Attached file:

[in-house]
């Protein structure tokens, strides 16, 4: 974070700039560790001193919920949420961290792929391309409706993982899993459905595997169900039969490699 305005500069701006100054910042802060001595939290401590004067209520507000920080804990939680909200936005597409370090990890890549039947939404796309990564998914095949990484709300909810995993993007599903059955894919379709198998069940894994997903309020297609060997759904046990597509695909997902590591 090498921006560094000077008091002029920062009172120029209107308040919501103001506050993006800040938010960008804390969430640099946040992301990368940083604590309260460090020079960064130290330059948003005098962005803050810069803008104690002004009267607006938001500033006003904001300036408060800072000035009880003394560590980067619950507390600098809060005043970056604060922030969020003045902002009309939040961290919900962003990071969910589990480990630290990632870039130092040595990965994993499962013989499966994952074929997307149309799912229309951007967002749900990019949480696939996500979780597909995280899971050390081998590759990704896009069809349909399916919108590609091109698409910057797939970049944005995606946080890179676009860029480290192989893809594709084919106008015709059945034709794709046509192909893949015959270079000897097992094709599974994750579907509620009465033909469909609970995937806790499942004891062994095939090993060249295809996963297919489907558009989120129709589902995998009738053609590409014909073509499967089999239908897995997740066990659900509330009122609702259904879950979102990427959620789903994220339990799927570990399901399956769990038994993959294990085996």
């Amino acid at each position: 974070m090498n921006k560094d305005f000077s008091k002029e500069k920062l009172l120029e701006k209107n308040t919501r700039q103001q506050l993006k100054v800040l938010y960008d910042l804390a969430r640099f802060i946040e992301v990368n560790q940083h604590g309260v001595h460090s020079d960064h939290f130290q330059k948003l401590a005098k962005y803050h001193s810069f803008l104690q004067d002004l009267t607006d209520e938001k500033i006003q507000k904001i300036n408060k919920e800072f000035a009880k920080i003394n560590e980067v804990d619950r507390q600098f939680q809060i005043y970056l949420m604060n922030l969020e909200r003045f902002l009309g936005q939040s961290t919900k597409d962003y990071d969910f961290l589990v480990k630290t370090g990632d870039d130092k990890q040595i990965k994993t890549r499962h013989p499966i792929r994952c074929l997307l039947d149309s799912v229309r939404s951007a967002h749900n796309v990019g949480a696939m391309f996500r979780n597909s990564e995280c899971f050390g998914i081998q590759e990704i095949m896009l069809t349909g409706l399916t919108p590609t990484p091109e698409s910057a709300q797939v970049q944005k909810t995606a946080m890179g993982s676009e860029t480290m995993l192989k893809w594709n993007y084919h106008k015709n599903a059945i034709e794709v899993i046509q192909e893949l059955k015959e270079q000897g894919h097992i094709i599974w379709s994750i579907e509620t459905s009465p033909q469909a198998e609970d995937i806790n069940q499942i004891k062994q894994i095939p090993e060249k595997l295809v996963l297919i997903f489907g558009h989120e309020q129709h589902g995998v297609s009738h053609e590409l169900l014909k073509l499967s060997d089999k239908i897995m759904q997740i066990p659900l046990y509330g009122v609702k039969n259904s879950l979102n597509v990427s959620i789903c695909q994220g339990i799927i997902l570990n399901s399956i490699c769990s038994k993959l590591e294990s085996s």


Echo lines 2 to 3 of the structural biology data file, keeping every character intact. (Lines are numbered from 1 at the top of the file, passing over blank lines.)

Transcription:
């Protein structure tokens, strides 16, 4: 974070700039560790001193919920949420961290792929391309409706993982899993459905595997169900039969490699 305005500069701006100054910042802060001595939290401590004067209520507000920080804990939680909200936005597409370090990890890549039947939404796309990564998914095949990484709300909810995993993007599903059955894919379709198998069940894994997903309020297609060997759904046990597509695909997902590591 090498921006560094000077008091002029920062009172120029209107308040919501103001506050993006800040938010960008804390969430640099946040992301990368940083604590309260460090020079960064130290330059948003005098962005803050810069803008104690002004009267607006938001500033006003904001300036408060800072000035009880003394560590980067619950507390600098809060005043970056604060922030969020003045902002009309939040961290919900962003990071969910589990480990630290990632870039130092040595990965994993499962013989499966994952074929997307149309799912229309951007967002749900990019949480696939996500979780597909995280899971050390081998590759990704896009069809349909399916919108590609091109698409910057797939970049944005995606946080890179676009860029480290192989893809594709084919106008015709059945034709794709046509192909893949015959270079000897097992094709599974994750579907509620009465033909469909609970995937806790499942004891062994095939090993060249295809996963297919489907558009989120129709589902995998009738053609590409014909073509499967089999239908897995997740066990659900509330009122609702259904879950979102990427959620789903994220339990799927570990399901399956769990038994993959294990085996």
């Amino acid at each position: 974070m090498n921006k560094d305005f000077s008091k002029e500069k920062l009172l120029e701006k209107n308040t919501r700039q103001q506050l993006k100054v800040l938010y960008d910042l804390a969430r640099f802060i946040e992301v990368n560790q940083h604590g309260v001595h460090s020079d960064h939290f130290q330059k948003l401590a005098k962005y803050h001193s810069f803008l104690q004067d002004l009267t607006d209520e938001k500033i006003q507000k904001i300036n408060k919920e800072f000035a009880k920080i003394n560590e980067v804990d619950r507390q600098f939680q809060i005043y970056l949420m604060n922030l969020e909200r003045f902002l009309g936005q939040s961290t919900k597409d962003y990071d969910f961290l589990v480990k630290t370090g990632d870039d130092k990890q040595i990965k994993t890549r499962h013989p499966i792929r994952c074929l997307l039947d149309s799912v229309r939404s951007a967002h749900n796309v990019g949480a696939m391309f996500r979780n597909s990564e995280c899971f050390g998914i081998q590759e990704i095949m896009l069809t349909g409706l399916t919108p590609t990484p091109e698409s910057a709300q797939v970049q944005k909810t995606a946080m890179g993982s676009e860029t480290m995993l192989k893809w594709n993007y084919h106008k015709n599903a059945i034709e794709v899993i046509q192909e893949l059955k015959e270079q000897g894919h097992i094709i599974w379709s994750i579907e509620t459905s009465p033909q469909a198998e609970d995937i806790n069940q499942i004891k062994q894994i095939p090993e060249k595997l295809v996963l297919i997903f489907g558009h989120e309020q129709h589902g995998v297609s009738h053609e590409l169900l014909k073509l499967s060997d089999k239908i897995m759904q997740i066990p659900l046990y509330g009122v609702k039969n259904s879950l979102n597509v990427s959620i789903c695909q994220g339990i799927i997902l570990n399901s399956i490699c769990s038994k993959l590591e294990s085996s």